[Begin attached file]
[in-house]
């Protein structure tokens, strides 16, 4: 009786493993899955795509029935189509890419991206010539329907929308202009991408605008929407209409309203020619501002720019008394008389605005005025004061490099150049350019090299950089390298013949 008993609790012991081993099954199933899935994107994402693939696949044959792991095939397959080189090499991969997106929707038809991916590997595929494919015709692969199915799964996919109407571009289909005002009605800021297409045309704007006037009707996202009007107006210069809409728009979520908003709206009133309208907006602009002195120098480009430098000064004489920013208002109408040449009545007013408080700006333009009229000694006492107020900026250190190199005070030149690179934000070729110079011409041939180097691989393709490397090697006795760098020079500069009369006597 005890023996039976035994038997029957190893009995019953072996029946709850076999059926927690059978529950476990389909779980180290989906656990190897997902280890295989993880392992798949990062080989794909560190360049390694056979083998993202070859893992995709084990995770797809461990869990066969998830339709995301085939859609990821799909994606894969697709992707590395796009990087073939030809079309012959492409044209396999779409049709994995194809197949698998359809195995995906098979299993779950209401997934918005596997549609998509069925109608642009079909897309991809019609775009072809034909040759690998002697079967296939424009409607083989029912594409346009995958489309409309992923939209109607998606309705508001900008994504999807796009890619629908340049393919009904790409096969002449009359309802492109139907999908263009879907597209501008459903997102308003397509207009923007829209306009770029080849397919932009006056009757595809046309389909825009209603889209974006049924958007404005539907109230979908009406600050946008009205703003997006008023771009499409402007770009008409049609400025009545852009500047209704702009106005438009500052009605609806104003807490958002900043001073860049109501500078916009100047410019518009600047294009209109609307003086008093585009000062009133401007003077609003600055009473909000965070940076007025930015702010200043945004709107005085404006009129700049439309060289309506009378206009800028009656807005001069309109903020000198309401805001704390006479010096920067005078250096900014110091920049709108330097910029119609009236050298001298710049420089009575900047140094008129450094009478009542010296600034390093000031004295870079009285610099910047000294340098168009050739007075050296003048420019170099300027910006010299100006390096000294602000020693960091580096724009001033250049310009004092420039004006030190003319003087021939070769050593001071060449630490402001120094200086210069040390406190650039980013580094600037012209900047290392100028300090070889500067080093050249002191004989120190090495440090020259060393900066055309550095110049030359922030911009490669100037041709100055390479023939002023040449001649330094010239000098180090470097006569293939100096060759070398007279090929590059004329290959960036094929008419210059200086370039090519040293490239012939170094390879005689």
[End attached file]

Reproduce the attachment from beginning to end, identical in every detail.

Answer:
[in-house]
């Protein structure tokens, strides 16, 4: 009786493993899955795509029935189509890419991206010539329907929308202009991408605008929407209409309203020619501002720019008394008389605005005025004061490099150049350019090299950089390298013949 008993609790012991081993099954199933899935994107994402693939696949044959792991095939397959080189090499991969997106929707038809991916590997595929494919015709692969199915799964996919109407571009289909005002009605800021297409045309704007006037009707996202009007107006210069809409728009979520908003709206009133309208907006602009002195120098480009430098000064004489920013208002109408040449009545007013408080700006333009009229000694006492107020900026250190190199005070030149690179934000070729110079011409041939180097691989393709490397090697006795760098020079500069009369006597 005890023996039976035994038997029957190893009995019953072996029946709850076999059926927690059978529950476990389909779980180290989906656990190897997902280890295989993880392992798949990062080989794909560190360049390694056979083998993202070859893992995709084990995770797809461990869990066969998830339709995301085939859609990821799909994606894969697709992707590395796009990087073939030809079309012959492409044209396999779409049709994995194809197949698998359809195995995906098979299993779950209401997934918005596997549609998509069925109608642009079909897309991809019609775009072809034909040759690998002697079967296939424009409607083989029912594409346009995958489309409309992923939209109607998606309705508001900008994504999807796009890619629908340049393919009904790409096969002449009359309802492109139907999908263009879907597209501008459903997102308003397509207009923007829209306009770029080849397919932009006056009757595809046309389909825009209603889209974006049924958007404005539907109230979908009406600050946008009205703003997006008023771009499409402007770009008409049609400025009545852009500047209704702009106005438009500052009605609806104003807490958002900043001073860049109501500078916009100047410019518009600047294009209109609307003086008093585009000062009133401007003077609003600055009473909000965070940076007025930015702010200043945004709107005085404006009129700049439309060289309506009378206009800028009656807005001069309109903020000198309401805001704390006479010096920067005078250096900014110091920049709108330097910029119609009236050298001298710049420089009575900047140094008129450094009478009542010296600034390093000031004295870079009285610099910047000294340098168009050739007075050296003048420019170099300027910006010299100006390096000294602000020693960091580096724009001033250049310009004092420039004006030190003319003087021939070769050593001071060449630490402001120094200086210069040390406190650039980013580094600037012209900047290392100028300090070889500067080093050249002191004989120190090495440090020259060393900066055309550095110049030359922030911009490669100037041709100055390479023939002023040449001649330094010239000098180090470097006569293939100096060759070398007279090929590059004329290959960036094929008419210059200086370039090519040293490239012939170094390879005689």